Q & A: Should I Hide the Fact I'm A Manager?

by: Joanne Meehl

An IT professional asks: "Two of my most recent positions were management positions, although I'm not going for that now. I gave my resume to a friend to show her boss, because I'm a perfect fit for a job at? her company. When he looked at my resume, he said "She was a manager, we don't want a manager", and put me in his "no" pile. Should I change my former titles or eliminate those positions altogether on my resume?"

My response:

You're a former manager who's now going for an individual contributor position. Naturally, there are those out there who will doubt you'll be happy "going backwards" in your career, as such a move is commonly viewed in our culture.

Before I answer this, I have to ask: "Why do you not want to be manager level now?" Is it because you didn't like being a manager, doing such things as dealing with people and project issues? Did you learn that you prefer the tasks of your job over dealing with all that? Or did you outright fail as a manager so you don't want it now -- but maybe it was just at that one company so you would like another chance at it one day -- or never again?

Your answer to that "Why?" question must be clear -- first, to yourself. If you have not sorted that out for yourself, not only will you find it difficult to put any energy into such a career move. But more importantly for your current search, your reasons will never be clear to others, much less to a hiring manager, without serious doubts about you that they can't resolve.

This clarifying it for yourself is critical because you want to leave behind any emotion you have wrapped up in it. If you failed at the management role, you need to sort it out and be honest with yourself about why it happened; maybe you are just not skilled at being in that place between the front line and the executive office and don't have the commitment to learning how to be skilled for that role. Accept that and you'll feel peace. Call it "I'm more productive and find my day more satisfying as a _______." Be upbeat: you should be, because you have put that part of history away and are moving on. End of story.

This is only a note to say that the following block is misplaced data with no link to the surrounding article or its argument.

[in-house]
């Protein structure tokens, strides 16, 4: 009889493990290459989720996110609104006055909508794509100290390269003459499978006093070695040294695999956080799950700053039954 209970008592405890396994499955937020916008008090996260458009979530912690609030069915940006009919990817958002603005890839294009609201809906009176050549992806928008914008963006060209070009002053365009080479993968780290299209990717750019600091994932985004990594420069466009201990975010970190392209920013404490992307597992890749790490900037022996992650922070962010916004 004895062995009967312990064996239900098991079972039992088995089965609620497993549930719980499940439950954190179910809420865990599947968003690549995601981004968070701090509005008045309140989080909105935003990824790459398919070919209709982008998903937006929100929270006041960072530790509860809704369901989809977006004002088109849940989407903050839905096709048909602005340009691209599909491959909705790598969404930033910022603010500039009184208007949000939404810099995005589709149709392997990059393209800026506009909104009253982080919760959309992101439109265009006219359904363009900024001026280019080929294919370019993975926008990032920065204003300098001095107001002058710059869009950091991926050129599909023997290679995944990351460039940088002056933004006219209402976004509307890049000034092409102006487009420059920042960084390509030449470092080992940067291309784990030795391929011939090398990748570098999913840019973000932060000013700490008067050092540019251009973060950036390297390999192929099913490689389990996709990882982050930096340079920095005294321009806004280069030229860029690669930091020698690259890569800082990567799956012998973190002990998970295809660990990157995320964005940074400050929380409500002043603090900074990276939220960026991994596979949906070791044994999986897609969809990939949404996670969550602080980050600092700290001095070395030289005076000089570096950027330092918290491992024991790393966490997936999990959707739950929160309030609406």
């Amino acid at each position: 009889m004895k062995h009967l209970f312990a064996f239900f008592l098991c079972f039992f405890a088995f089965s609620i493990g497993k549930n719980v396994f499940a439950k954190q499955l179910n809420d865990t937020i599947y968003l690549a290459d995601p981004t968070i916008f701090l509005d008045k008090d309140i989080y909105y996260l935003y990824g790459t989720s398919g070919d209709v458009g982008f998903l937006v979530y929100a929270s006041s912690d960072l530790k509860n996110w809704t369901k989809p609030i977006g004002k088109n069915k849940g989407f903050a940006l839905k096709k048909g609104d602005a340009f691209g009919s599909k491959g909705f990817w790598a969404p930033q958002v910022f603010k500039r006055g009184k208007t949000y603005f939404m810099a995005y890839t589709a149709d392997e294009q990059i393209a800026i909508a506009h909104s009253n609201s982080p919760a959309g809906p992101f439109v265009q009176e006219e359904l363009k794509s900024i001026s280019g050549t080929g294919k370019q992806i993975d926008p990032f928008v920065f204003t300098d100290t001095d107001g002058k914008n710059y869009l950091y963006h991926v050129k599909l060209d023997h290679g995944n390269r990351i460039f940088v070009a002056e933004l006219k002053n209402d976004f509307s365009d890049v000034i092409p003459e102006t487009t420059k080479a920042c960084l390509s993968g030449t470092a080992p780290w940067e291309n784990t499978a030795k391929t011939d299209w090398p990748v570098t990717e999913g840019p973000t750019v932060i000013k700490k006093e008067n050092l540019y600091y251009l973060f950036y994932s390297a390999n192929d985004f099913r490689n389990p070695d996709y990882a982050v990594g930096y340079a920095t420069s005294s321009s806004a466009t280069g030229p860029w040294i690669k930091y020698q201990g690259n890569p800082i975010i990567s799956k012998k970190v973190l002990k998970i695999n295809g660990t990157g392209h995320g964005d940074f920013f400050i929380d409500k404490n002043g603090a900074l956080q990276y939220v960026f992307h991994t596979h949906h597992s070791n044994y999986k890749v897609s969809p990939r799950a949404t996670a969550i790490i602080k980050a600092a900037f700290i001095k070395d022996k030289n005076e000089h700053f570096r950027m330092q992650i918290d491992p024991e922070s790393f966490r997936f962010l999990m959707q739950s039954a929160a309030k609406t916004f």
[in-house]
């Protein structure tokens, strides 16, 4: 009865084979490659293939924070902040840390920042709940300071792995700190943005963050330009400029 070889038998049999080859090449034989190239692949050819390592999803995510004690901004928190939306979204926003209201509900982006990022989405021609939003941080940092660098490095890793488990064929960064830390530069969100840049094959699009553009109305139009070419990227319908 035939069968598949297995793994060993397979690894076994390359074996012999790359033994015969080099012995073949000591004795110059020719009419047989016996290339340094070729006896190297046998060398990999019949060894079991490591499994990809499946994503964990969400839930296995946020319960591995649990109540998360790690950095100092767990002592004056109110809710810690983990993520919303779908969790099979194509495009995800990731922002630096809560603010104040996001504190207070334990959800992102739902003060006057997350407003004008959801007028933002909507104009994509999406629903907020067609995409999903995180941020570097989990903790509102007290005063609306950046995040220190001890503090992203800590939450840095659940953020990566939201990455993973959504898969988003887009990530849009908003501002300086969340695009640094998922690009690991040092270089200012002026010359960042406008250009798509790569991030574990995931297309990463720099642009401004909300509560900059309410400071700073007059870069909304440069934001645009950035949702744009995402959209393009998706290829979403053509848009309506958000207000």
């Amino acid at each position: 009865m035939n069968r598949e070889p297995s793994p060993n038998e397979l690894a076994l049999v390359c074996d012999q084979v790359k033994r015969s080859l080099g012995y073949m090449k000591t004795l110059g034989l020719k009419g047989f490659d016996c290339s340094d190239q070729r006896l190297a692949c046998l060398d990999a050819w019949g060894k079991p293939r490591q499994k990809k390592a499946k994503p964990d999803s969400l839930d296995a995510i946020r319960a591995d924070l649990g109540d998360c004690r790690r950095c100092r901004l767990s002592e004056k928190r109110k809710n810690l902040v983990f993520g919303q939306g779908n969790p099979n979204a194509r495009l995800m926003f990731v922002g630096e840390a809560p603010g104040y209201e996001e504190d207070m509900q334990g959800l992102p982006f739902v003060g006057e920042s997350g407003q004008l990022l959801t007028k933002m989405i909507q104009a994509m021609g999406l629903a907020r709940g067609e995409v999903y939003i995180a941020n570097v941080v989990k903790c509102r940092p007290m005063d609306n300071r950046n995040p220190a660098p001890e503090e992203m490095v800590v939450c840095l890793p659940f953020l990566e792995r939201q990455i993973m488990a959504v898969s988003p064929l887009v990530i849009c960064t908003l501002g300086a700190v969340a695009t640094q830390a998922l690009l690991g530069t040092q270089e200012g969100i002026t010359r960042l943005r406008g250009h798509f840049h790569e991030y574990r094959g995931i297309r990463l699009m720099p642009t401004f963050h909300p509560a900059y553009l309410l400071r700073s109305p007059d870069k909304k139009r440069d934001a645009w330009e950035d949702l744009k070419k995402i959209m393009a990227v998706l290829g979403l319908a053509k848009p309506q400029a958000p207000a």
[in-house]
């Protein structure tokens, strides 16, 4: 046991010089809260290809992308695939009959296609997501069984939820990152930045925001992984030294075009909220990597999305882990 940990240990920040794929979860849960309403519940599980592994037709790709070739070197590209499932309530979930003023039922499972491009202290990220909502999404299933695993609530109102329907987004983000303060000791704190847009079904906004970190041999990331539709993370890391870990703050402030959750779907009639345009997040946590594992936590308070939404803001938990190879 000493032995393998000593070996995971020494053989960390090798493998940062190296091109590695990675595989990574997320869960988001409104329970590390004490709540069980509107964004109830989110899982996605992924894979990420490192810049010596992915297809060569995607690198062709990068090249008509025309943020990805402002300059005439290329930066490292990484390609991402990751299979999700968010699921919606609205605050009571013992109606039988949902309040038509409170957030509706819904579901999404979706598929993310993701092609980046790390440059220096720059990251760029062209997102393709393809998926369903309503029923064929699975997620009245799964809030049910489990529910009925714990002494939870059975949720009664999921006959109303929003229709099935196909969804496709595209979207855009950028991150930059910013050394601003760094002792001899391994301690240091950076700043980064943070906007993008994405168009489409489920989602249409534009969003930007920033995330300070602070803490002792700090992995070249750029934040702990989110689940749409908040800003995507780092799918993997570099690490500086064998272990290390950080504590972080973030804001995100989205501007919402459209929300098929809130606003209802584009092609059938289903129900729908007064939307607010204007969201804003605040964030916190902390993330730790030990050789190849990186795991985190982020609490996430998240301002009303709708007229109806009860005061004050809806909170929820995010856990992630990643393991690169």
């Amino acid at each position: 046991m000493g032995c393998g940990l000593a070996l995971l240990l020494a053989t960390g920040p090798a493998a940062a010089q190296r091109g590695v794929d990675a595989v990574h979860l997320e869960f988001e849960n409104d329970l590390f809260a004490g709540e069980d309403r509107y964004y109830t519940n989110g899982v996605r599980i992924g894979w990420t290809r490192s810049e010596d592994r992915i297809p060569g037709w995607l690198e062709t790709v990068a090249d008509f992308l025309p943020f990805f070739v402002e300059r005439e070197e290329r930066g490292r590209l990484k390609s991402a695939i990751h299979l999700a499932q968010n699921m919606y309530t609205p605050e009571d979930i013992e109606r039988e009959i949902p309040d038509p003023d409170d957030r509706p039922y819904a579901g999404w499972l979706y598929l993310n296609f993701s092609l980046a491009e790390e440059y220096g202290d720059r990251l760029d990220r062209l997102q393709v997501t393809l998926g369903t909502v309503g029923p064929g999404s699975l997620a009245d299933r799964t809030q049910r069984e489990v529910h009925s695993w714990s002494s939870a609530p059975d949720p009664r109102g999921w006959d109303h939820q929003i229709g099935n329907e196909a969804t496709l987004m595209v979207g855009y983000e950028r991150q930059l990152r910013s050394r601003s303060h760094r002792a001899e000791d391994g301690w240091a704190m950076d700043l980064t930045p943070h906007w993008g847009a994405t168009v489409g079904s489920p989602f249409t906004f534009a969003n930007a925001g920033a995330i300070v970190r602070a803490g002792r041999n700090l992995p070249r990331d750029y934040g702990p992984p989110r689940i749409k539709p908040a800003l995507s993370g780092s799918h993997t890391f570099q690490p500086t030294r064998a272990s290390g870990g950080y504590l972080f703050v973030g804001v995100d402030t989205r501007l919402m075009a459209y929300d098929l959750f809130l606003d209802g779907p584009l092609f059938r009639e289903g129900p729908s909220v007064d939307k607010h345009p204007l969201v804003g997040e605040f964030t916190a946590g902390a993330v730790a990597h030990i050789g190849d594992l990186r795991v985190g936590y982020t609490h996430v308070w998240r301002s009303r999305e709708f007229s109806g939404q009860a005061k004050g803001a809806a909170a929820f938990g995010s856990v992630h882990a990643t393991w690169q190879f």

If you skip this clarifying-with-yourself step, your words and your face will betray you. People have a sense of when a candidate's "message" isn't genuine and that the candidate is trying to believe her own message at the same time she's trying to get others to believe it. So they go to the next person, whose message is uncomplicated.

Once you've worked this out and have the language you'll be using, you need to dispel doubts up front. And that means in your resume, which often gets to the hiring manager before you do, as it did with your friend.

So if you're applying for individual contributor positions now, then put in your resume Summary section something like "Individual Contributor - role where I thrive the most" or "role where I'm most productive" or similar. That way they'll see you are not asking for a management position or expecting one.?Do the same in your LinkedIn Summary, your cover email and/or in the online application form.

They still may think you are "beyond" the role they are looking to fill. But you will have softened that perception and some employers won't dismiss you right away.

So yes, you will get "cut" at some companies because they won't believe you will be willing to "go backward" in your career. There's little you can do about it unless you lie about earlier jobs, which I certainly do not recommend. It's also essentially "dumbing down" your career. And I don't believe in doing that either: There's a reason you excelled in those positions and hiding such gifts from the world -- even if you don't want to use them again -- is just plain wrong.

First rule: go for what you want. Second: be honest about it, with yourself AND with contacts and employers. Sure, you may lose out on some opportunities but you will GAIN in others.

As the saying goes, when one door closes, another one opens. Keep knocking.


Need expertise in how to sort out YOUR reasons for a career shift? And in how to talk about it to potential employers so that you don't get immediate turndowns? Contact Joanne.


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